Hannah Munds, a student at Teesside University, in northern England, says she is having a test to rule out the chance of passing on the coronavirus to friends and family over the festive period.
Originally from the U.S., she's spending the holidays with extended family in London this year. "Although I'm not going internationally, I still kind of want to make sure that I'm not going to transmit it to my family," she said.
Munds said many of her friends have been tested, especially those traveling abroad.
"It's very quick and the tests are developed within 30 minutes, so that's kind of different from the normal tests, that would take at least one or two days to get developed," she added.
The rapid tests have been provided by the government and are voluntary for students.
But there are concerns about the validity of the them and if there is a positive result, the person will need another, more rigorous, test, says Mark Simpson, pro vice-chancellor at Teesside University.
There have already been more than 700 students booking tests.
"It's been a big operation, it's been challenging to get ready. We mobilized very, very quickly, we got over 100 staff who volunteered to take part in setting up the center and operating it," said Simpson.
Not all students will need to get tested, especially those who don't need to travel for Christmas, which Simpson estimates is about 80 percent of the roughly 13,000 student population.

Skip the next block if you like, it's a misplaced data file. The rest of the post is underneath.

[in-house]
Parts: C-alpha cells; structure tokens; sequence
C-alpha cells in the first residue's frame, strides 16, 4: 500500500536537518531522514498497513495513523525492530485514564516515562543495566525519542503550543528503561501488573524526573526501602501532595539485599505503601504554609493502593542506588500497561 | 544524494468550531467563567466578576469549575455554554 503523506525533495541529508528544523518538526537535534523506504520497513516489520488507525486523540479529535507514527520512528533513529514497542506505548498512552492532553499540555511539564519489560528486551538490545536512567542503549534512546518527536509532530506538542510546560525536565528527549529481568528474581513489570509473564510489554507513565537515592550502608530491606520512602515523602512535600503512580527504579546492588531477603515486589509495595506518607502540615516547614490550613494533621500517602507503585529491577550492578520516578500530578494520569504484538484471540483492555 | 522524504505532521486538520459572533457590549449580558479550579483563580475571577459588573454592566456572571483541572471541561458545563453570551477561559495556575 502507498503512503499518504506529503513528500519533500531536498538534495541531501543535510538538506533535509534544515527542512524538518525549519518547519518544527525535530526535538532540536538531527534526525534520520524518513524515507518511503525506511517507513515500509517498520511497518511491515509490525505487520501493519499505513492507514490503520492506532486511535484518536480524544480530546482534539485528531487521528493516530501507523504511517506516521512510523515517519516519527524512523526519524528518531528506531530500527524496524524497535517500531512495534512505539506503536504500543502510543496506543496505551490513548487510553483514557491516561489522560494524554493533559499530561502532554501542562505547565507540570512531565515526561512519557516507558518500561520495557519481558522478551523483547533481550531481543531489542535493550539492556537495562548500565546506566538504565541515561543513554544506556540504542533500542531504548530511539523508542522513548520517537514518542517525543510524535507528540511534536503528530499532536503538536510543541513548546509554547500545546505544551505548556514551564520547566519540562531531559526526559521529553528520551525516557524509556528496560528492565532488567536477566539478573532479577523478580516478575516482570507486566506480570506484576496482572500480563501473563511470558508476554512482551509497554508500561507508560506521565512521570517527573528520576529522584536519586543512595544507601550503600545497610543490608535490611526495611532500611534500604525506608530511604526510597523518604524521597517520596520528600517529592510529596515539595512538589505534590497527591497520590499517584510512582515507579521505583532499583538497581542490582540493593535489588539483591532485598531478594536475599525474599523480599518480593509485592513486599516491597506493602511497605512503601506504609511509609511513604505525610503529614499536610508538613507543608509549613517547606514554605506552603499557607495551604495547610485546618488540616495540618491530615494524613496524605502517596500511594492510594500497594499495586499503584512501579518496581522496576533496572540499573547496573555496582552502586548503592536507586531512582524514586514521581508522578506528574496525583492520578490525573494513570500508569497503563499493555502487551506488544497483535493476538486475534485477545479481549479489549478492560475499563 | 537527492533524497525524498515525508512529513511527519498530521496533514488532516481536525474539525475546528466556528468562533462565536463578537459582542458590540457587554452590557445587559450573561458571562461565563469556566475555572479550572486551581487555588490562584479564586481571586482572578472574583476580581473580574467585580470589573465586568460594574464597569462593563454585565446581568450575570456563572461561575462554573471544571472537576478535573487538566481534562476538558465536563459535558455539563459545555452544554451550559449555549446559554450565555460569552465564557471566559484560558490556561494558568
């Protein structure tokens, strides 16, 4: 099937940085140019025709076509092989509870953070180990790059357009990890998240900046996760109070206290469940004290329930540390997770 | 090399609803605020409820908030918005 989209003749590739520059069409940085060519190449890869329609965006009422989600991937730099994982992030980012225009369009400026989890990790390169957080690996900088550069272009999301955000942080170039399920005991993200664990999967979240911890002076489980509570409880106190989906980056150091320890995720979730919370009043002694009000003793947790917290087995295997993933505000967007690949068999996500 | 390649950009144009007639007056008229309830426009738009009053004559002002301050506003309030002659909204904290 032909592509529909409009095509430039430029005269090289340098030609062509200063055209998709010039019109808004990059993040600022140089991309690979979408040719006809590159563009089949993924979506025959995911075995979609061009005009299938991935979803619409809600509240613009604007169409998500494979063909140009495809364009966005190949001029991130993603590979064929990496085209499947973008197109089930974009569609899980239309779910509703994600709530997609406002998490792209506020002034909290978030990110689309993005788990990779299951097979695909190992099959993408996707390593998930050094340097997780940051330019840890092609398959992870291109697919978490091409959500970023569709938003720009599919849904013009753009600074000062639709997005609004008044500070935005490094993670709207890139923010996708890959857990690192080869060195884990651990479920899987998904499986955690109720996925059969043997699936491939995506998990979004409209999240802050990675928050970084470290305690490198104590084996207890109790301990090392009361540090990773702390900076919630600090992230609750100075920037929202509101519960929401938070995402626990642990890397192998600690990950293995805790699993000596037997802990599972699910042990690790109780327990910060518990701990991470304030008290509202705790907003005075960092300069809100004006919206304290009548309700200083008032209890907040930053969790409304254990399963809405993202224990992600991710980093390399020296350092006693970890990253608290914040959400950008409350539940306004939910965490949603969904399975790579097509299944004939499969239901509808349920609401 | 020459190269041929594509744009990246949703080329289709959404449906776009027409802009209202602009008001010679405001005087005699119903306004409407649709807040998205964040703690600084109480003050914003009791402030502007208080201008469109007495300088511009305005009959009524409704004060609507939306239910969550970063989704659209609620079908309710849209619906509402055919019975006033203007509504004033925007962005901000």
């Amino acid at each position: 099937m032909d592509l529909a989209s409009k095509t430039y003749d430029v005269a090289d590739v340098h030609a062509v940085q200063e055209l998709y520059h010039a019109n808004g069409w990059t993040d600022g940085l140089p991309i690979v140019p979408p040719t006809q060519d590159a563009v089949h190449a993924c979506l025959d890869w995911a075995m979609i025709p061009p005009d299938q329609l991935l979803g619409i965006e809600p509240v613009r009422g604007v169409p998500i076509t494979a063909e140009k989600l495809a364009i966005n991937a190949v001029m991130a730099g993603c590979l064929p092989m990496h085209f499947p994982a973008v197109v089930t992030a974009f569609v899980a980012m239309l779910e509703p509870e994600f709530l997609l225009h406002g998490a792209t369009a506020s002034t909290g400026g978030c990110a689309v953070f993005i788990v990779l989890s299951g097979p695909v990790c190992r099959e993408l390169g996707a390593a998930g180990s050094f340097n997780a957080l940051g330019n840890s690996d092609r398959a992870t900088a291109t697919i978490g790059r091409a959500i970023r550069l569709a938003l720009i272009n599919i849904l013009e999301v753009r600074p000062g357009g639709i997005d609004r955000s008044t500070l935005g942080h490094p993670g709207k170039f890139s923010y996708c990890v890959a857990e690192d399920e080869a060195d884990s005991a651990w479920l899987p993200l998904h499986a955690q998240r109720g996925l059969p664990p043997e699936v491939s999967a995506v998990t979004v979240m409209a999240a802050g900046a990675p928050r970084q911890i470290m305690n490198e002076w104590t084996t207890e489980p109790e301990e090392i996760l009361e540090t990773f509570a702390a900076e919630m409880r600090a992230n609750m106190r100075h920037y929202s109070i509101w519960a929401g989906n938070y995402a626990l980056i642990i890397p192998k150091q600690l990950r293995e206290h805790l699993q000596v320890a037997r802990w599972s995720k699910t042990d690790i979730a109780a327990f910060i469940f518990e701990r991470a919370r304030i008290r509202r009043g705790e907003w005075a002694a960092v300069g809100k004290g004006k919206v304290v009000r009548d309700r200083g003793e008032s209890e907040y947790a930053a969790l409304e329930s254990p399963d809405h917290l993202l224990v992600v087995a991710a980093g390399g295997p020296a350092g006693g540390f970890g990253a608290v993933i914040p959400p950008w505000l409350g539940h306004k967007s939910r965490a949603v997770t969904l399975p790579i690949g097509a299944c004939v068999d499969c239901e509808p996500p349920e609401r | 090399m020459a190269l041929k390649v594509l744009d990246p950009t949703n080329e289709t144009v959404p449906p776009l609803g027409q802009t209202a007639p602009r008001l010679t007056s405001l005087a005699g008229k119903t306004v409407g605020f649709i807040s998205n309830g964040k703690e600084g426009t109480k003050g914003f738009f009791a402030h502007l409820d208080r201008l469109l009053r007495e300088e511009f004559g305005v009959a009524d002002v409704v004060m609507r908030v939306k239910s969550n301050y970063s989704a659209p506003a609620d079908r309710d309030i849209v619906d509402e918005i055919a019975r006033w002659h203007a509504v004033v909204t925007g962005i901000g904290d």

The UK government has said the return of pupils after the holidays will also be staggered with some not going back to university until February.
In response to the pandemic, many courses are now being taught online and it's where many on campuses are socializing, too.
"I've known a lot of other international students that are on my course, they have come here for the first year and they've just struggled with making friends and stuff because, kind of the only way you can interact, is on social media right now," said Munds.
A new report by the Higher Education Policy Institute has found almost six out of 10 university students think their mental health is worse than it was at the start of the pandemic. It's a reminder of the impact that COVID-19 is having on young people.